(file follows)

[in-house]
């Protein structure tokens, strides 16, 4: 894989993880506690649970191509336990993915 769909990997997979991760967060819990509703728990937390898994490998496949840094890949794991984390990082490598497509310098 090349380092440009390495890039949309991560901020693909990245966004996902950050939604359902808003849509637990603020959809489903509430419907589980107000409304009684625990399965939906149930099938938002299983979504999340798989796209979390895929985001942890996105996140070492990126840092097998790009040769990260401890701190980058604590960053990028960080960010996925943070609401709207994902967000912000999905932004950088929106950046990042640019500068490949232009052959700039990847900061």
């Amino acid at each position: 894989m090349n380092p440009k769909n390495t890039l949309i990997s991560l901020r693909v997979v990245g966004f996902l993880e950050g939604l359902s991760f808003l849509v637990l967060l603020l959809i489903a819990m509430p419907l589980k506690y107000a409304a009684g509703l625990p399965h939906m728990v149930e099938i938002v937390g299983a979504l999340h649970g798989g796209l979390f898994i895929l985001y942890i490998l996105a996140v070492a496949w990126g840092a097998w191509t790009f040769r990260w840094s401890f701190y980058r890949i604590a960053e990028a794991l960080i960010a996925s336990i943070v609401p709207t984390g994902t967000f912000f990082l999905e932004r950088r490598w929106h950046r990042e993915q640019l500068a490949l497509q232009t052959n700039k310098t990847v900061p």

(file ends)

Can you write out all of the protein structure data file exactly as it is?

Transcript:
[in-house]
């Protein structure tokens, strides 16, 4: 894989993880506690649970191509336990993915 769909990997997979991760967060819990509703728990937390898994490998496949840094890949794991984390990082490598497509310098 090349380092440009390495890039949309991560901020693909990245966004996902950050939604359902808003849509637990603020959809489903509430419907589980107000409304009684625990399965939906149930099938938002299983979504999340798989796209979390895929985001942890996105996140070492990126840092097998790009040769990260401890701190980058604590960053990028960080960010996925943070609401709207994902967000912000999905932004950088929106950046990042640019500068490949232009052959700039990847900061």
């Amino acid at each position: 894989m090349n380092p440009k769909n390495t890039l949309i990997s991560l901020r693909v997979v990245g966004f996902l993880e950050g939604l359902s991760f808003l849509v637990l967060l603020l959809i489903a819990m509430p419907l589980k506690y107000a409304a009684g509703l625990p399965h939906m728990v149930e099938i938002v937390g299983a979504l999340h649970g798989g796209l979390f898994i895929l985001y942890i490998l996105a996140v070492a496949w990126g840092a097998w191509t790009f040769r990260w840094s401890f701190y980058r890949i604590a960053e990028a794991l960080i960010a996925s336990i943070v609401p709207t984390g994902t967000f912000f990082l999905e932004r950088r490598w929106h950046r990042e993915q640019l500068a490949l497509q232009t052959n700039k310098t990847v900061p």